Crucially for an electronic instrument, it was, in the 90s at least, empty. It came with no suggestions, no presets, no built-in context - and no real history to speak of either. It was as close to a blank slate as I have seen in a studio. It even allowed you to choose your own microphone to record the sounds with, just a box whose job was to listen first, make noise second. Its only two main limitations were the size of its memory and the user's imagination. Despite these constraints, it was uncompromising - suddenly anything was possible. Anything that made a sound was now music.

Initially my imagination couldn't process the absurdly vast potential of the instrument and I just recorded things immediately to hand: toasters, bottles, kitchens etc. Slowly though, as I travelled abroad, and meandered through conversations with journalists and collaborators , I began to realise that, for music, the sampler changed everything.

And then samplers became built in to software - suddenly I could now drag and drop huge numbers of files or play 88 pianos at once or 999 people clapping one-after-another at high frequency. Freed from the limitations of hardware, we now have a chance to listen to the world in a way that has never been possible before. Sifting through thousands of recordings, we can now listen to Belgium compared to Brazil, or Tuesdays compared to Sundays.

Much of music is so busy soundtracking the status quo that it's lost its evolutionary urge. Faced with the chance to make music out of an A&E department or a guitar, music continues to choose the path of least resistance. One of the roles of music is as storyteller, and it seems like a too-easily surrendered opportunity. In fact, at a time when we face a number of existential threats, it seems willfully narcissistic to defiantly ignore this change, this chance.

For those of us who have nailed our flag firmly to the mast of making microphone music - turning so-called real sounds into music - things are running away from us at an alarming rate. The ability to make music out of anything can never be explored fully in one lifetime. And so this idea I first had 20 years ago, to write a description of a record rather than make one, suddenly feels more urgent. I'm running out of time to do it all in practice, so ironically, it's time to return to pen and paper.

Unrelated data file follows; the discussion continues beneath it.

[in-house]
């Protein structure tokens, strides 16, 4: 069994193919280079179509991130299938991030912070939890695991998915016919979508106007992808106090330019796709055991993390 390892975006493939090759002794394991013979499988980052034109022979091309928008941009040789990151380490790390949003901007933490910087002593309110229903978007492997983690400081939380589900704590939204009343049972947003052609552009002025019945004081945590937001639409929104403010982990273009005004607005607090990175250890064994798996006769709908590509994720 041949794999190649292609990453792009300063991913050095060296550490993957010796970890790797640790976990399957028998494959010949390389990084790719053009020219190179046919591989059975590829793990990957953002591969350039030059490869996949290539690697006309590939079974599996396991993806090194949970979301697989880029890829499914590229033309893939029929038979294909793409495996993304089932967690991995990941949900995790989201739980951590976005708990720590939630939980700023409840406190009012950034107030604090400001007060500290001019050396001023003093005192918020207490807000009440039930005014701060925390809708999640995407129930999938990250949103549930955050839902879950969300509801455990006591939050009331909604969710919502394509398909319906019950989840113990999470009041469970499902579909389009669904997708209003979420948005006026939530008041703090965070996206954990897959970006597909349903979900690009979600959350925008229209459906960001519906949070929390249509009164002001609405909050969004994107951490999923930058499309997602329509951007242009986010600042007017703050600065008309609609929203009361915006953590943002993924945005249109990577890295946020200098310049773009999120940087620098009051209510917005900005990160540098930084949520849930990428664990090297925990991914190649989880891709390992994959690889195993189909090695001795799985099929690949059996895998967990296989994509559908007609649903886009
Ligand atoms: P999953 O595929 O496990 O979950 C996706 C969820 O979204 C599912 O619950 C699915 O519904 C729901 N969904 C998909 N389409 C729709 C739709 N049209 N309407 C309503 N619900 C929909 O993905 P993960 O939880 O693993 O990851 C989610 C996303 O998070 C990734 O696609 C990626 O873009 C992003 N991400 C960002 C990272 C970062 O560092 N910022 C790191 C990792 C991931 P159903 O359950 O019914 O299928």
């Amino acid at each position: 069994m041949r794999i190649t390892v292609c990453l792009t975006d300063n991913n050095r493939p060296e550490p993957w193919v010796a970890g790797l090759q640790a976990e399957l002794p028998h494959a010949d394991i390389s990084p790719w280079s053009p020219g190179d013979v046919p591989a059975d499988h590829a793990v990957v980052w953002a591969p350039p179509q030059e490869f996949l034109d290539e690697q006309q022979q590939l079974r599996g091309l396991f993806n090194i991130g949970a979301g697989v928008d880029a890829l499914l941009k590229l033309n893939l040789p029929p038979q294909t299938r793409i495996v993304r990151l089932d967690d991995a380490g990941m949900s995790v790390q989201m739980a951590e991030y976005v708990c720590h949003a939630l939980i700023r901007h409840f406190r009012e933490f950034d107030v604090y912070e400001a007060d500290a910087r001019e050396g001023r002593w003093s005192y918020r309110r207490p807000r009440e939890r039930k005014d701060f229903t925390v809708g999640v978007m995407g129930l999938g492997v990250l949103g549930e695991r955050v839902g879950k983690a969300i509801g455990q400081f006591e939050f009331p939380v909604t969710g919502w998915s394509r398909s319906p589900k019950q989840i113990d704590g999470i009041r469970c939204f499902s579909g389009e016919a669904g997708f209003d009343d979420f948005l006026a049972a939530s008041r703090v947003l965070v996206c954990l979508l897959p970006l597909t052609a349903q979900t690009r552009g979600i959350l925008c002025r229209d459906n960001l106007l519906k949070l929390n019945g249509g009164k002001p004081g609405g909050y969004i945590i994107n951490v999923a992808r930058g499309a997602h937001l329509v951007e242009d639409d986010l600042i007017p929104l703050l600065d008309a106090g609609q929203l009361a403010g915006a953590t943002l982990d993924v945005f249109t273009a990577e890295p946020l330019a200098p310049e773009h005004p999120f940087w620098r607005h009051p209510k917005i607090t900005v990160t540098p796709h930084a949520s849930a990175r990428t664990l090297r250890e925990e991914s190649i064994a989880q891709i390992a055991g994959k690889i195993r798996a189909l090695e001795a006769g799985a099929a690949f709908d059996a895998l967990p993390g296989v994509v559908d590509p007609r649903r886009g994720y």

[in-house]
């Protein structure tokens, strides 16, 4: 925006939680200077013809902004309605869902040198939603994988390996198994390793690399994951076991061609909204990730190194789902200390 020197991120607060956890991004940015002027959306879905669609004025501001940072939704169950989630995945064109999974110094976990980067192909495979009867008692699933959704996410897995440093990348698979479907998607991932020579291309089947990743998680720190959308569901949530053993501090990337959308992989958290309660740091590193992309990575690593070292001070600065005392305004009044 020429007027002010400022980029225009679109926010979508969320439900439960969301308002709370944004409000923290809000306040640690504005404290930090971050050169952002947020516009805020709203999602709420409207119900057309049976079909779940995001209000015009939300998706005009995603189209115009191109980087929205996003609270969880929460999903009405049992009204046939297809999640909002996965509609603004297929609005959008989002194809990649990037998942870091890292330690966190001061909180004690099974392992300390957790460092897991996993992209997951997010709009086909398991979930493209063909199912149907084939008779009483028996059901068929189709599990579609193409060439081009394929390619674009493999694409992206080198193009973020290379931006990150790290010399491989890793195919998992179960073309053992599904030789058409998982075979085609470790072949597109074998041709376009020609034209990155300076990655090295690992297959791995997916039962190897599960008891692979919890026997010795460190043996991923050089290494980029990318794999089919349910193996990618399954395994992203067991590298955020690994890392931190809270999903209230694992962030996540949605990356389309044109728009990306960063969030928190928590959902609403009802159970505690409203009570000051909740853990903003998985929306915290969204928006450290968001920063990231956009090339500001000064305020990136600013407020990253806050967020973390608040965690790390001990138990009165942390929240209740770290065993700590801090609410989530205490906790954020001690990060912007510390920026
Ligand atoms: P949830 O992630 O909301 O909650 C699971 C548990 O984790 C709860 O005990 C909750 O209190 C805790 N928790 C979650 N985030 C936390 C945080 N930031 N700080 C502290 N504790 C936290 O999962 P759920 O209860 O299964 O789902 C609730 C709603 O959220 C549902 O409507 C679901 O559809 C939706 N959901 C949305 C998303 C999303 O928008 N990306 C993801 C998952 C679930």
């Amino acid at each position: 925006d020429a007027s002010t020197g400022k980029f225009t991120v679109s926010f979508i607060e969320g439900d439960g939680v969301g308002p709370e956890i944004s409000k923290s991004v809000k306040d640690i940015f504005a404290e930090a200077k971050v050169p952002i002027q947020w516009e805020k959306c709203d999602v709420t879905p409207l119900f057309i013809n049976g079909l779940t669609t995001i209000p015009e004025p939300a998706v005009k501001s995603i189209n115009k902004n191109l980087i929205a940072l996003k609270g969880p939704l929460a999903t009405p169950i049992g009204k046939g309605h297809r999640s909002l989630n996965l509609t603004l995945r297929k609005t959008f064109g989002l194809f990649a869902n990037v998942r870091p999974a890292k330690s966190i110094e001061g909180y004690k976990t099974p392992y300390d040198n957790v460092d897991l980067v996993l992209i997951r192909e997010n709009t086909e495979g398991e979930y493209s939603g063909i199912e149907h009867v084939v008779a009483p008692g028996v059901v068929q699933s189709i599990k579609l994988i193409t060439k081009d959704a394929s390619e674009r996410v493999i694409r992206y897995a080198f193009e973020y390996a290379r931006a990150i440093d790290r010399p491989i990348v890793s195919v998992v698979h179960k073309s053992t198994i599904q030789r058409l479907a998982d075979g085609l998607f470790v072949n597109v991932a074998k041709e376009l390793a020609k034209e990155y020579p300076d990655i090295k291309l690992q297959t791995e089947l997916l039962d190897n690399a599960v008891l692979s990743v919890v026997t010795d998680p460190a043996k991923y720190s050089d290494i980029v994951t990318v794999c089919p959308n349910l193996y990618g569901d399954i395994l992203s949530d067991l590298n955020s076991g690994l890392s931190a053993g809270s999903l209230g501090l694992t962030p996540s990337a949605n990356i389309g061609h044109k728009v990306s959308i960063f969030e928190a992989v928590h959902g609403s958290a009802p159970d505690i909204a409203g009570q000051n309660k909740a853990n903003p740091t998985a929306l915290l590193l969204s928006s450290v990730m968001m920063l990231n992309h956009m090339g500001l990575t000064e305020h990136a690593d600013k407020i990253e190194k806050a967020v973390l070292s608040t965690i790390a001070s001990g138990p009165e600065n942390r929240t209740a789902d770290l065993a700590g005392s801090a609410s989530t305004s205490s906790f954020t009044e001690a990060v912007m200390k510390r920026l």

Read more...

A note from the editor on 'The Music'

Tuesday, 21 February 2017

Philip Connor is an editor at Unbound. He wrote the following after the first editorial meeting with Matthew Herbert to discuss the book.

 

I'm on the bus home from the National Gallery, where I spent the afternoon with Matthew Herbert discussing his book, The Music, which he is about to finish. I’m Matthew’s editor at Unbound and this was our first editorial meeting.

 

Two…

one week til completion

Wednesday, 25 January 2017

thanks everyone for your patience. the book is now just one week from being finished from my side. it then goes to the editor for their comments before going in to production after that. if you have any questions about how long the next stage is where the book is actually printed and distributed, please email unbound direct.

am nervous of course but pleased to be nearly there.

thank you again…

Charles Goodwin
Charles Goodwin asked:

Hi! I've been a massive fan for over 10 years and I'm strongly considering going in at the "Herbert creates" level. Just wanted to ask about the samples/music created:

- is there a length limitation to the samples?
- does the contributor have any input into the music created - as in can we indicate which Herbert flavor we like?
- is it possible to get insight into the production process of our song? Just generally speaking I'm extremely interested in the technical/engineering process of a Herbert song.

Thanks!
Ben

Matthew Herbert
Matthew Herbert replied:

hi ben
there is no length limit to the samples, but longer samples tend to dictate a slower feeling to the track as they need time to gestate. you can send as many as you like, but the clearer/simpler the parameters the more precise the final piece tends to be.
you can certainly indicate a stylistic preference and i can try and work to that. please bear in mind though that the act of turning sounds in to music is inherently about surrender - listening to what you have and letting the raw material take the lead.